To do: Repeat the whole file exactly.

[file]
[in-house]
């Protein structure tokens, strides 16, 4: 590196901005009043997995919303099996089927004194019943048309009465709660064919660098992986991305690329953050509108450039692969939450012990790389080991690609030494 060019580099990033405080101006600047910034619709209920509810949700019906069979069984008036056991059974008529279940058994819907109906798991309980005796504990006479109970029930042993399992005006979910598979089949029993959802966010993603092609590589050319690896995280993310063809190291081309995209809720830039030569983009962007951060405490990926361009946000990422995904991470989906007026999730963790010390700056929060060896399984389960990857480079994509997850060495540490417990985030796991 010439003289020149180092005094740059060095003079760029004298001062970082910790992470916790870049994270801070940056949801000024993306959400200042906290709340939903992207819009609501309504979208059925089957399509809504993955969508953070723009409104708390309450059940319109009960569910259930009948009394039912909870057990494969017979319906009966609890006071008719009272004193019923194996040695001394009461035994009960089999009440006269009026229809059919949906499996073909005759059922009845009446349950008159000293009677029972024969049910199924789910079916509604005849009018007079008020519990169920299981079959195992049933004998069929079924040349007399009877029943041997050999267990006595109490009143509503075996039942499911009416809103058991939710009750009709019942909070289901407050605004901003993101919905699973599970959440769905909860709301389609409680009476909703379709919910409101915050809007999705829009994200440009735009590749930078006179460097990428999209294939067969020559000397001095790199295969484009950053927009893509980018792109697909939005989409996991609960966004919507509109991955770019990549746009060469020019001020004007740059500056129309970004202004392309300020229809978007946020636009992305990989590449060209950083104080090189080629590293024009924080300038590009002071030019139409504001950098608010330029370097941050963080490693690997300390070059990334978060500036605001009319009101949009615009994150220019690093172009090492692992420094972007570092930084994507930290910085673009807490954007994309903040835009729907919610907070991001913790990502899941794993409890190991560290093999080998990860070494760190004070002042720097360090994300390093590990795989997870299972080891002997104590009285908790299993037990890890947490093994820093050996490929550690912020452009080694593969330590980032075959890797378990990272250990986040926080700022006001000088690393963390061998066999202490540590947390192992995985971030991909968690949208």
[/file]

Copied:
[in-house]
């Protein structure tokens, strides 16, 4: 590196901005009043997995919303099996089927004194019943048309009465709660064919660098992986991305690329953050509108450039692969939450012990790389080991690609030494 060019580099990033405080101006600047910034619709209920509810949700019906069979069984008036056991059974008529279940058994819907109906798991309980005796504990006479109970029930042993399992005006979910598979089949029993959802966010993603092609590589050319690896995280993310063809190291081309995209809720830039030569983009962007951060405490990926361009946000990422995904991470989906007026999730963790010390700056929060060896399984389960990857480079994509997850060495540490417990985030796991 010439003289020149180092005094740059060095003079760029004298001062970082910790992470916790870049994270801070940056949801000024993306959400200042906290709340939903992207819009609501309504979208059925089957399509809504993955969508953070723009409104708390309450059940319109009960569910259930009948009394039912909870057990494969017979319906009966609890006071008719009272004193019923194996040695001394009461035994009960089999009440006269009026229809059919949906499996073909005759059922009845009446349950008159000293009677029972024969049910199924789910079916509604005849009018007079008020519990169920299981079959195992049933004998069929079924040349007399009877029943041997050999267990006595109490009143509503075996039942499911009416809103058991939710009750009709019942909070289901407050605004901003993101919905699973599970959440769905909860709301389609409680009476909703379709919910409101915050809007999705829009994200440009735009590749930078006179460097990428999209294939067969020559000397001095790199295969484009950053927009893509980018792109697909939005989409996991609960966004919507509109991955770019990549746009060469020019001020004007740059500056129309970004202004392309300020229809978007946020636009992305990989590449060209950083104080090189080629590293024009924080300038590009002071030019139409504001950098608010330029370097941050963080490693690997300390070059990334978060500036605001009319009101949009615009994150220019690093172009090492692992420094972007570092930084994507930290910085673009807490954007994309903040835009729907919610907070991001913790990502899941794993409890190991560290093999080998990860070494760190004070002042720097360090994300390093590990795989997870299972080891002997104590009285908790299993037990890890947490093994820093050996490929550690912020452009080694593969330590980032075959890797378990990272250990986040926080700022006001000088690393963390061998066999202490540590947390192992995985971030991909968690949208």